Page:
Leaving Money on the Table

I was talking with a friend over the weekend. He’s part of a small crew that does warranty work for one of the nation’s largest home builders. They’ve been working on a development in which not one or two, but quite a few, houses had their chimneys improperly flashed. Water got down into the sheathing and wall boards and made a mess for the homeowners. Its a big deal to fix. First masons have to tear down the chimney, then the mold people have to come in, seal off the room, and work in space suits to eliminate the mold. Then my friend’s crew strips off the siding, sheathing and wallboard, replaces same, re-plasters and paints. It takes weeks and costs tens of thousands of dollars per house, plus a huge hit to the builder’s reputation (as an on-line search for this builder confirms.) Yet my friend’s crew is busy year round in the greater Boston area.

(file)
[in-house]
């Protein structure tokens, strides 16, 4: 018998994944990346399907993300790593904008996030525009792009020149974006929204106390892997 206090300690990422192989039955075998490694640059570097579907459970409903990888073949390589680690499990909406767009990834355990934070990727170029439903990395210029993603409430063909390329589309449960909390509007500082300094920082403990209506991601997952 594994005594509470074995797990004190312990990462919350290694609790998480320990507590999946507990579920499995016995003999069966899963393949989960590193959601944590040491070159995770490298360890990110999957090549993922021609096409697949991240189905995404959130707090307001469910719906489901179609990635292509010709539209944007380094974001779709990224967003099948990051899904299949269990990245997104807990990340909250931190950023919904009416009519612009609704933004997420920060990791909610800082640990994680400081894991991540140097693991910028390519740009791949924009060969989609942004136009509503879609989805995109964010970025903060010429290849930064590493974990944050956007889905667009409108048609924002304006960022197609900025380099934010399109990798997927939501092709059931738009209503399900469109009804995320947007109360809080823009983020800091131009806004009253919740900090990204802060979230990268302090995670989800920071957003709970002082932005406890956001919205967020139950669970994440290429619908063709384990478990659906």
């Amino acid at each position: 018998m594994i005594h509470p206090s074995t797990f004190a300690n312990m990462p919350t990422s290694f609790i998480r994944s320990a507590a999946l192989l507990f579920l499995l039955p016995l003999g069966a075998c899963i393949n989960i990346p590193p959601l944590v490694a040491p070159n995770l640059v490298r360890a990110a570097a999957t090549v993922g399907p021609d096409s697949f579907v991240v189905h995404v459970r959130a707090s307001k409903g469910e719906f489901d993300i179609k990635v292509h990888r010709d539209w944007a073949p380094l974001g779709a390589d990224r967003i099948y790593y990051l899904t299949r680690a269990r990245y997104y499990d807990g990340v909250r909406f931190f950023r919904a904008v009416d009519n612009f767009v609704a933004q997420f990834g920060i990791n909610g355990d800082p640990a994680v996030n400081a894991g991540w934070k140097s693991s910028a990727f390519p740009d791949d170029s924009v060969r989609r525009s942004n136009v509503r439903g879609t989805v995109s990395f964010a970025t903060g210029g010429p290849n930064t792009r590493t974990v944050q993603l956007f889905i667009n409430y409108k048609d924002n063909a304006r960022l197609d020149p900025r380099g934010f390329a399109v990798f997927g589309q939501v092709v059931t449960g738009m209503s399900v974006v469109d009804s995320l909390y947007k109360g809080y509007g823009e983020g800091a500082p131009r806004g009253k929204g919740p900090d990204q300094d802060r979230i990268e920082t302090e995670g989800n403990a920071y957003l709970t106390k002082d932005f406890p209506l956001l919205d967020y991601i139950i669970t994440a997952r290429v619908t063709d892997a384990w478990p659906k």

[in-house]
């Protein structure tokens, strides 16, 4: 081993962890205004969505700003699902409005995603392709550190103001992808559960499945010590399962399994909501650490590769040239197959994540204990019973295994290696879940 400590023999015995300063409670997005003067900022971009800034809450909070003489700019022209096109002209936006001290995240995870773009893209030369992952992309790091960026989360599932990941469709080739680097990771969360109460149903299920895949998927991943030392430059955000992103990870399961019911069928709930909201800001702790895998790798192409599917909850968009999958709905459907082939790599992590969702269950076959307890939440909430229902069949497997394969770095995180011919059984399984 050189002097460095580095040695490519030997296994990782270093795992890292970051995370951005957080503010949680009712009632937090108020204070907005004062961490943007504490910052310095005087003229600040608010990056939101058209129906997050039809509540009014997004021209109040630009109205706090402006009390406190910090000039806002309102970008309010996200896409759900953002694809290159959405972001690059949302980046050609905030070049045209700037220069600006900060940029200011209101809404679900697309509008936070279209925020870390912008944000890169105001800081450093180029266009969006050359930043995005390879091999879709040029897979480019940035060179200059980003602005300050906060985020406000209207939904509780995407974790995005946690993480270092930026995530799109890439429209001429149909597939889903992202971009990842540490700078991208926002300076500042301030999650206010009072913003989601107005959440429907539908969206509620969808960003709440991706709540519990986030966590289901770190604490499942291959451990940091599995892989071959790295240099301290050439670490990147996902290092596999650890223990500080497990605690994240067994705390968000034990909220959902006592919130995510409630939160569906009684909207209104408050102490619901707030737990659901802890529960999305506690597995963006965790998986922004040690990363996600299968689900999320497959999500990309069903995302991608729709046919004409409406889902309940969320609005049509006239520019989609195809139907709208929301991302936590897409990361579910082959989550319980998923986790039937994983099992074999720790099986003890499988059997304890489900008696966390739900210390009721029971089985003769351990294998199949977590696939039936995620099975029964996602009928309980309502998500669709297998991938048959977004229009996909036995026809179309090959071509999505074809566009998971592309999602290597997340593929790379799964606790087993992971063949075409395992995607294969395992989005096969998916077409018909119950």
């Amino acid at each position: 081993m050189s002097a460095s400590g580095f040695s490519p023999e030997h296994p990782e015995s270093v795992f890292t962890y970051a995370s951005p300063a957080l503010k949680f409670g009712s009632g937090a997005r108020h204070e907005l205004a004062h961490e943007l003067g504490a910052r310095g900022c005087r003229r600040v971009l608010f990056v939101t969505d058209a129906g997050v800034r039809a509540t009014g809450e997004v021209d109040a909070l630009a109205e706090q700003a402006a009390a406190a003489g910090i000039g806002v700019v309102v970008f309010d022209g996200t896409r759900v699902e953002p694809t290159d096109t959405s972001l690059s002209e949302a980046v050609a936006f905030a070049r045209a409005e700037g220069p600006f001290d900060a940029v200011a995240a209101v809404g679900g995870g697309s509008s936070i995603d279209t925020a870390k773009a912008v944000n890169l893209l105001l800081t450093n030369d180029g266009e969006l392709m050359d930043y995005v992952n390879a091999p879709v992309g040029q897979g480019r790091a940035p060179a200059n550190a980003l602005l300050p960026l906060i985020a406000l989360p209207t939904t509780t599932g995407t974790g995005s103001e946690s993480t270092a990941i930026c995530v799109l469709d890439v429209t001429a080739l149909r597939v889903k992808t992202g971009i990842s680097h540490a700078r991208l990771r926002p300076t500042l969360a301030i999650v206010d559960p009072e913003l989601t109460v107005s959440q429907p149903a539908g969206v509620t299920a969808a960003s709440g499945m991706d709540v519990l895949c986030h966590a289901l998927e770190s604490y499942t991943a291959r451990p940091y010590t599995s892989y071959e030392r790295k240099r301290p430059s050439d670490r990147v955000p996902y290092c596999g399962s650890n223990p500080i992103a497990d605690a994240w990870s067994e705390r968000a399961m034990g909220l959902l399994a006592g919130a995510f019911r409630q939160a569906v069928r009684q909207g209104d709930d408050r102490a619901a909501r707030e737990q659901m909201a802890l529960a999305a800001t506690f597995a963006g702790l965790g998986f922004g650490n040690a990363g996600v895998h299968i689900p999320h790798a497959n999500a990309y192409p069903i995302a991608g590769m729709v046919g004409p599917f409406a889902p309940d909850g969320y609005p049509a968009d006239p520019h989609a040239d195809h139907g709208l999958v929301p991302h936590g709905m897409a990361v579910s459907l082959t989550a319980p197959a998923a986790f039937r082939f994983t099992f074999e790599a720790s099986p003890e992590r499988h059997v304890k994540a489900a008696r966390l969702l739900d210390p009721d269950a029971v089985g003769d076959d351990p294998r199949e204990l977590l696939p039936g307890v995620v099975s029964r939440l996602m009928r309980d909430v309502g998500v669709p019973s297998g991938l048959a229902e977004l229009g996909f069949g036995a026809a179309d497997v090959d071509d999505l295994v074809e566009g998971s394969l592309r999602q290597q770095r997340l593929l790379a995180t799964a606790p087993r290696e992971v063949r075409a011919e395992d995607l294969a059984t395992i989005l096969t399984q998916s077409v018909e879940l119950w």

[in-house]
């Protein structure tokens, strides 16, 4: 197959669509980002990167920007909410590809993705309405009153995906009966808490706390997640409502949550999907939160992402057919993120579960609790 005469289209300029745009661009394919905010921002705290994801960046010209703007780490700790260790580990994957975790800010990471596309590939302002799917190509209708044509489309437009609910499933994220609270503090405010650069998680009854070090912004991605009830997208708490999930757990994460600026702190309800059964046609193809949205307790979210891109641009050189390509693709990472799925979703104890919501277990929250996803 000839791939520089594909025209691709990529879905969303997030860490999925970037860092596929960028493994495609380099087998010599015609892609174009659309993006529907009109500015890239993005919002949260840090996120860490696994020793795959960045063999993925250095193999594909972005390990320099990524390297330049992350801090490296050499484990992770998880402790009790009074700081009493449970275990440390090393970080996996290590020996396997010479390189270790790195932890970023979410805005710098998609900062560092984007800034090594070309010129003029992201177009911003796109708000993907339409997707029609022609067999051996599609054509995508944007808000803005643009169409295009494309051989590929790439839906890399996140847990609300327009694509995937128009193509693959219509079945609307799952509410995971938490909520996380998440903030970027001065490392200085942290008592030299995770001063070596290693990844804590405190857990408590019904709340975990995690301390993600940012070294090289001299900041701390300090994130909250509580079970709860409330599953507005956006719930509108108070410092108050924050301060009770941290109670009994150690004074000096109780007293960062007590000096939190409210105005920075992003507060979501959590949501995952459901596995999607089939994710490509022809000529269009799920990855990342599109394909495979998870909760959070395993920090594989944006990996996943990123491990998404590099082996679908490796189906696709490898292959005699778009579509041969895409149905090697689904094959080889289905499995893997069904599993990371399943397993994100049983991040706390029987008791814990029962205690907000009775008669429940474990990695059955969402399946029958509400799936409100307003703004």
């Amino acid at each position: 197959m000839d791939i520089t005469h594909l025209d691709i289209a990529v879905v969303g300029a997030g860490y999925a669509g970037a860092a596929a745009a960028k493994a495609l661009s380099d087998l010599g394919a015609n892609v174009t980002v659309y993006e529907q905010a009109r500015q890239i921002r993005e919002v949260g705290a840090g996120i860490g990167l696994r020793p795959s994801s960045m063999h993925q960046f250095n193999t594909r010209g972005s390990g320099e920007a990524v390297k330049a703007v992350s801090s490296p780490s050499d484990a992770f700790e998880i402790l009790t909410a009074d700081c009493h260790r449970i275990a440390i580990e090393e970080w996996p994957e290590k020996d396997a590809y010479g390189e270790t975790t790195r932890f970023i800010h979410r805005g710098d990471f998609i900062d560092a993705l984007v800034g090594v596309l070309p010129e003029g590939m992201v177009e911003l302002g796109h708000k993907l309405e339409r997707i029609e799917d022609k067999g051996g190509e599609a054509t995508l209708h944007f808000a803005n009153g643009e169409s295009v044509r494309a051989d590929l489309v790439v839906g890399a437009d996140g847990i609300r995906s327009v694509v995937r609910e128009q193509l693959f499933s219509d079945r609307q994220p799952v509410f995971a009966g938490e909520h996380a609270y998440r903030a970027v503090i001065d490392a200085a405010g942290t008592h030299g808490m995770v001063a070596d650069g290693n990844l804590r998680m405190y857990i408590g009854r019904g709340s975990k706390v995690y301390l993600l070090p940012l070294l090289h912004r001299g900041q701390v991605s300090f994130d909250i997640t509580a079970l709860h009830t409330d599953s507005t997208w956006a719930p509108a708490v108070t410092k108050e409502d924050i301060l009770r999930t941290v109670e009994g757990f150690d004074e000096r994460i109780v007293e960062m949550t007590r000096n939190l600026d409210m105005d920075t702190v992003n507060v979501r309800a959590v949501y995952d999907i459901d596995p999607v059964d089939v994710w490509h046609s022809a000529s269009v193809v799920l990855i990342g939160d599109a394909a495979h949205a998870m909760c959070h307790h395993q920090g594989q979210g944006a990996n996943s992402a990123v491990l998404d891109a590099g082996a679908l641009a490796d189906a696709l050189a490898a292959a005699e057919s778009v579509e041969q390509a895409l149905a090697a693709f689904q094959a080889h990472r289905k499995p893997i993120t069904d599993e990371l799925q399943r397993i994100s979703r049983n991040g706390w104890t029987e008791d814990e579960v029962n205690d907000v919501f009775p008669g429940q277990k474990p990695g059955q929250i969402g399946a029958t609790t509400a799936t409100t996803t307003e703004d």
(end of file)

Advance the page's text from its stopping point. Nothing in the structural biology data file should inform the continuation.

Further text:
Why, I’m sure you’re asking, doesn’t the builder employ an inspector (or clerk-of-the-works) on each development site? The cost of one would pale in comparison to the warranty cost the builder pays out. I thought about it and realized that the critical thing that the builder competes on must be the scouting and acquisition of the development site, and obtaining the permits necessary to build a large development there. It’s clearly not in cost control!

Yet they are leaving money on the table. In today’s environment you can’t afford to do that unless you are controlling something inherently limited like land or the political permissions needed to develop it. If your business isn’t in that position, you need tight QC everywhere throughout it.

Ralph

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